“Siapo is Samoan tapa—cloth made by pounding the inner bark of mulberry trees. Sourcing Siapo is a book made by pounding languages and memories into poetry. Not a collection of separate poems, it is a single whole—a journey-quest to find, remember, and reconcile mother, father, siblings, ancestors, languages, races, and cosmologies. The hero, January, is a heroine. One of ten children, each born in a different month, she is Samoan, African, European, and American. Penina Ava Taesali has fashioned, out of the languages and stories that are her heritage and the love, pain, struggle, violation, and imaginative vision that have been her life, a siapo/poetry cloak that is also wings, a garment that wraps and protects—and that lifts and carries. It carries, through the ecstatic rhythms of its impassioned utterance, the whole sweep and tangle of a life, and makes it part of the reader’s own.” —Eleanor Berry, President Emerita, National Federation of State Poetry Societies



passages in between i(s)lands (2014)

Audrey Brown-Pereira

passages in between i(s)lands is a collection of poetry and storytelling that is eclectic and vast in mood and tempo by a leading voice in Pacific Literature, Audrey Brown-Pereira. Navigating between Samoa, the Cook Islands, Aotearoa/New Zealand and the U.S., these poems reflect on the politics of family and identity in a rapidly changing Pacific. Brown-Pereira is a self-confessed “word player” where all elements of text are painted to create colour and volume. passages in between i(s)lands is the much anticipated follow-up to Brown-Pereira’s threads of tivaevae: kaleidoscope of kolours published in 2002.


Squid out of Water: The Evolution (2014)

Daren Kamali

Honoring the Pacific Ocean and its many cultures and stories, Squid Out of Water is the second poetry collection of Daren Kamali, a poet, artist, and teacher of Fijian and Wallis and Futuna descent.


Afakasi Speaks (2013)

Gracey Teuila Evelyn Taylor

This first collection of poetry by award-winning Spoken Word artist, Grace Teuila Evelyn Taylor, marks her debut as a poet who can also move audiences with the written word. Afakasi Speaks explores the complexities of Afakasi identity, of those that, as Taylor puts it, “taste the bitter sweetness of the space between brown and white,” identifying as Samoan and English. These brave poems give voice to the power of family and language even as they reveal painful colonial legacies.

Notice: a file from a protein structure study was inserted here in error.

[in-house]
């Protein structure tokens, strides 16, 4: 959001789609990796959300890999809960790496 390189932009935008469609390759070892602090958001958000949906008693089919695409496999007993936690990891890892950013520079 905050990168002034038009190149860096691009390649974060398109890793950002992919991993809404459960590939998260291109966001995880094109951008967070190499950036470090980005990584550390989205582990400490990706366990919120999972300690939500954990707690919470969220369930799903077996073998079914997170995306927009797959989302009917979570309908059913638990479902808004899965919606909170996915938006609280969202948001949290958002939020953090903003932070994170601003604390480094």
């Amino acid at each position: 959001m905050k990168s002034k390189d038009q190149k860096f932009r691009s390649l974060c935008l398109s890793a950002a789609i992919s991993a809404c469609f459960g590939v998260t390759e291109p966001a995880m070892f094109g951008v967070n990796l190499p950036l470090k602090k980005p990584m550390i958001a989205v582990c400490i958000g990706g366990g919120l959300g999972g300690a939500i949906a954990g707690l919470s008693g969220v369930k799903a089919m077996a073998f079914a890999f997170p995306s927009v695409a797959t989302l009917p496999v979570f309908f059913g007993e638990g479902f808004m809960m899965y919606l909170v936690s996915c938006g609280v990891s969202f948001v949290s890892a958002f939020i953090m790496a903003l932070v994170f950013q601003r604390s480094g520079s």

A Penny for Our Thoughts: A collection of poems from the Kamehameha Schools class of 2011

Edited by Brandy Nalani McDougall

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Read sample poems here

The poems in this collection were written as part of a semester-long class, World Poetry, which is offered to Kamehameha seniors. Throughout the course of this class, the students featured here have shared many original pieces of literature, providing a lens into their chaotic teenage lives and showing the unique backgrounds from which they’ve grown. The poets of Kanaka Maoli ancestry featured in A Penny for Our Thoughts, come from many of the Hawaiian Islands including Oahu, Kauai, and Molokai. Through class prompts, creative discussions, and even hikes into the forest of Kapālama, these authors have drawn inspiration for these works.



Nafanua: Works from Writers and Artists who attended the 10th Festival of Pacific Arts in American Samoa (2011)

edited by Dan Taulapapa McMullin

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The Festival of Pacific Arts takes place once every four years in the Pacific.  The quadrennial festival is hosted by a different island nation every year; in 2008, American Samoa hosted the 10th festival. There were participants from 27 island nations from Hawai’i to Australia, in all fields including literature, oratory, storytelling, chanting, fashion, dance, film, video, sculpture, painting, and more.

This anthology features poetry, short story, and plays by a selection of Pacific writers and artists who attended the festival, including Sia Figiel, Larry Thomas, Cresantia Frances Koya, Dan Taulapapa McMullin, Victor Rodger, Teweiariki Teaero, and Dianna Fuemana.